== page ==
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WA Protection of Furniture Design - Intellectual Property Law?

Discussion in 'Intellectual Property Law Forum' started by StephenD, 8 August 2017.

  1. StephenD

    StephenD Member

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    Hi,

    I am a professional designer with 35 years experience in the field. I have developed a range of furniture that I would like to licence to perhaps, a multinational furniture company. I am unable to pay a lawyer for assistance. This is due to myself recovering from cancer (this is not to evoke sympathy but to inform of my situation).

    Due to the illness I have been unemployed for 6 months which has caused financial hardship but has enabled me to work on my furniture range. How to protect my design is way beyond my sphere of experience.

    I have heard a lot of anecdotal stories from "it is a large reputable company, it would not be in there interest to steal from you. The negative dialogue would harm them more than simply paying you a fee." to "Get a whole gamete of intellectual property law attorneys; you will need them."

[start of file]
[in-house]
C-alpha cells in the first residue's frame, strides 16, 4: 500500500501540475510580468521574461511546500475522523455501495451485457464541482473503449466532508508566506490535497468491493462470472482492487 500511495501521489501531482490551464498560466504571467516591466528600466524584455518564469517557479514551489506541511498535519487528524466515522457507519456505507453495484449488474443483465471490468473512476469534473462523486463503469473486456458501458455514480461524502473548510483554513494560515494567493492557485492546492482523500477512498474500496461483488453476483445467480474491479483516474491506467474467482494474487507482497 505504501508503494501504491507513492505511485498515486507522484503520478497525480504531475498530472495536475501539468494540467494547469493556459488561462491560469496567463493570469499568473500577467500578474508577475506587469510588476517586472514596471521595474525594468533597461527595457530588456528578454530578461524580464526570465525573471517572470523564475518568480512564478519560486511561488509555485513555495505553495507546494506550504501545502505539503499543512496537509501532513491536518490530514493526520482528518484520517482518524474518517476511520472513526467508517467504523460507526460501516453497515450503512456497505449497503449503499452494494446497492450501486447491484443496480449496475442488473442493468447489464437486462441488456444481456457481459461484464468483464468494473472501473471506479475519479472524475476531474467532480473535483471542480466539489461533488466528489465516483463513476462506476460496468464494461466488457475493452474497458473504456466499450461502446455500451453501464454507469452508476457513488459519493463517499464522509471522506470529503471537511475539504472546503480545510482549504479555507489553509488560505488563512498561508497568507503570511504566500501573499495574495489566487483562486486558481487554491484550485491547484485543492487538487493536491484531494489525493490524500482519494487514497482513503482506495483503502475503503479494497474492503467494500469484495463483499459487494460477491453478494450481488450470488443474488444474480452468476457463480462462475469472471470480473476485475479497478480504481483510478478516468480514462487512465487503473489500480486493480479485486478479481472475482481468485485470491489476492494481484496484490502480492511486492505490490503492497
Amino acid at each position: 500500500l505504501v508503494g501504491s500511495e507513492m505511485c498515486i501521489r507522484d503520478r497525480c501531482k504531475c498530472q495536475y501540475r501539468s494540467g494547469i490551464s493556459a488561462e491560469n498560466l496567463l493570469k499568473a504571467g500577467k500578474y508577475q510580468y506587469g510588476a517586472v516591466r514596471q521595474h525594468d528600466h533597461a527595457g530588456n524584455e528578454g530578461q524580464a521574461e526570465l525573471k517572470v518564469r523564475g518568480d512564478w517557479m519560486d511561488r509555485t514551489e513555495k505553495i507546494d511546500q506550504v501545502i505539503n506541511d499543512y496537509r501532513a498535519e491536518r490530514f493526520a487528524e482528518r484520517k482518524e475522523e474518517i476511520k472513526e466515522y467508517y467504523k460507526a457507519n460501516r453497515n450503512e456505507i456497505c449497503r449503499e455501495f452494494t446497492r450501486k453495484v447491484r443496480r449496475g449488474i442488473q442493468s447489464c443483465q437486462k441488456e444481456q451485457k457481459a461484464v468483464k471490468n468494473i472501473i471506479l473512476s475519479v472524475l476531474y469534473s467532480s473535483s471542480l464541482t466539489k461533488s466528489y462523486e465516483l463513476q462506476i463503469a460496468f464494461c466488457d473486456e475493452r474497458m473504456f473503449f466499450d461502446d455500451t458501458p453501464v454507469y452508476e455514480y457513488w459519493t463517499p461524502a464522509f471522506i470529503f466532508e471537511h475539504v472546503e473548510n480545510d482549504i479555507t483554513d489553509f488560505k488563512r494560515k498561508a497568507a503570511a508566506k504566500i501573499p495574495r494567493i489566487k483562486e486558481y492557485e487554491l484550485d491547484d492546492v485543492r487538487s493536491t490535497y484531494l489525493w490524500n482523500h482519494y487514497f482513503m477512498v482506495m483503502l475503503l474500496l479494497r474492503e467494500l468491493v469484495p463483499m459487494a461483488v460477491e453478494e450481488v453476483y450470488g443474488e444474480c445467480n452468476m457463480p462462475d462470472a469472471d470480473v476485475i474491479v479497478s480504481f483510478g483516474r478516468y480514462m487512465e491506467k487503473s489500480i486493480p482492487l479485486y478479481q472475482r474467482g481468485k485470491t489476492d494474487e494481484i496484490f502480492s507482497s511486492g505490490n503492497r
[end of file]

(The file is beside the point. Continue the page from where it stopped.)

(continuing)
I have also been advised to put the designs out there in forums etc, that would connect you as the intellectual property owner with a priority date evidence. So I am unsure how to progress: could somebody point me in the right direction? I am confused.

    Thanks in advance
     
  2. Rob Legat - SBPL

    LawTap Verified Lawyer

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    I'm not a specialist in this area, but there are some on this forum who may be able to answer this better.

    You can claim copyright in the design, so long as it is your work and not a derivative of another design in which someone else can claim copyright (so, you can't change someone else's work and claim it as your own). Copyright only lasts 70 years, so the basic design of a chair or a bed isn't copywrited.

    You could post them on the internet, but you run the risk of the designs being stolen and used by someone in breach of your rights - particularly in a country that doesn't protect intellectual property. An 'old school' way of doing it was to print out your designs, mail them to yourself (so they have a postmark with a date) and then don't open the envelope but put it in a safe place. There's probably a modern equivalent available somewhere.